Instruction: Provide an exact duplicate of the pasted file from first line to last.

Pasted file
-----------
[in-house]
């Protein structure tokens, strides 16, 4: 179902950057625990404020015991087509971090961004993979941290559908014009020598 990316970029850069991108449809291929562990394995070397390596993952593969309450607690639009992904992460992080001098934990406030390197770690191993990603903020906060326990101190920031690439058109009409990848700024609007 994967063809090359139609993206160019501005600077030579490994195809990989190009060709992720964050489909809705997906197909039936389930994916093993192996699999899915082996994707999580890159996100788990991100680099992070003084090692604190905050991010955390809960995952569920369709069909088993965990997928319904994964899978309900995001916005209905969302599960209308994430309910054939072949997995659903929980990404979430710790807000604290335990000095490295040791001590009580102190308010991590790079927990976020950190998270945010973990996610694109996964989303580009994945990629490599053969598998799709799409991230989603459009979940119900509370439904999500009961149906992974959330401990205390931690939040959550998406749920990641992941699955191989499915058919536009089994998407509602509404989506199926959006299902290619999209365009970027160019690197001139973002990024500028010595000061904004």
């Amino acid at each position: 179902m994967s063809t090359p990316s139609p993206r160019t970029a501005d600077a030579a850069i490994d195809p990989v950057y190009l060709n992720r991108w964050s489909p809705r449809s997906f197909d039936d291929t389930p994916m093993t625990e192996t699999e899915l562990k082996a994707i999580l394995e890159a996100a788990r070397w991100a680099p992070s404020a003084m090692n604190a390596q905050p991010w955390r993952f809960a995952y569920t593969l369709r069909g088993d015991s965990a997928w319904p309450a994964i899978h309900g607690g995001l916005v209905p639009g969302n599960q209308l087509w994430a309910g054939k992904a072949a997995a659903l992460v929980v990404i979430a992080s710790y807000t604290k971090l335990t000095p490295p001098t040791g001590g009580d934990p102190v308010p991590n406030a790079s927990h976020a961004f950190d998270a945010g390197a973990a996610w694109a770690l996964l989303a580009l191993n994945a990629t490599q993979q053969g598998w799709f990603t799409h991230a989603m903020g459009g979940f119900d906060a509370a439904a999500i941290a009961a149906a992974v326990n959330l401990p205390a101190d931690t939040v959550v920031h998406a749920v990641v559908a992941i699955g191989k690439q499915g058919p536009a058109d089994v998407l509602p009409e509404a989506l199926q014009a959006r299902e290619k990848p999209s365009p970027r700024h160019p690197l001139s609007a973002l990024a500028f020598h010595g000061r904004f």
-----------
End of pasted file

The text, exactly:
[in-house]
């Protein structure tokens, strides 16, 4: 179902950057625990404020015991087509971090961004993979941290559908014009020598 990316970029850069991108449809291929562990394995070397390596993952593969309450607690639009992904992460992080001098934990406030390197770690191993990603903020906060326990101190920031690439058109009409990848700024609007 994967063809090359139609993206160019501005600077030579490994195809990989190009060709992720964050489909809705997906197909039936389930994916093993192996699999899915082996994707999580890159996100788990991100680099992070003084090692604190905050991010955390809960995952569920369709069909088993965990997928319904994964899978309900995001916005209905969302599960209308994430309910054939072949997995659903929980990404979430710790807000604290335990000095490295040791001590009580102190308010991590790079927990976020950190998270945010973990996610694109996964989303580009994945990629490599053969598998799709799409991230989603459009979940119900509370439904999500009961149906992974959330401990205390931690939040959550998406749920990641992941699955191989499915058919536009089994998407509602509404989506199926959006299902290619999209365009970027160019690197001139973002990024500028010595000061904004």
């Amino acid at each position: 179902m994967s063809t090359p990316s139609p993206r160019t970029a501005d600077a030579a850069i490994d195809p990989v950057y190009l060709n992720r991108w964050s489909p809705r449809s997906f197909d039936d291929t389930p994916m093993t625990e192996t699999e899915l562990k082996a994707i999580l394995e890159a996100a788990r070397w991100a680099p992070s404020a003084m090692n604190a390596q905050p991010w955390r993952f809960a995952y569920t593969l369709r069909g088993d015991s965990a997928w319904p309450a994964i899978h309900g607690g995001l916005v209905p639009g969302n599960q209308l087509w994430a309910g054939k992904a072949a997995a659903l992460v929980v990404i979430a992080s710790y807000t604290k971090l335990t000095p490295p001098t040791g001590g009580d934990p102190v308010p991590n406030a790079s927990h976020a961004f950190d998270a945010g390197a973990a996610w694109a770690l996964l989303a580009l191993n994945a990629t490599q993979q053969g598998w799709f990603t799409h991230a989603m903020g459009g979940f119900d906060a509370a439904a999500i941290a009961a149906a992974v326990n959330l401990p205390a101190d931690t939040v959550v920031h998406a749920v990641v559908a992941i699955g191989k690439q499915g058919p536009a058109d089994v998407l509602p009409e509404a989506l199926q014009a959006r299902e290619k990848p999209s365009p970027r700024h160019p690197l001139s609007a973002l990024a500028f020598h010595g000061r904004f």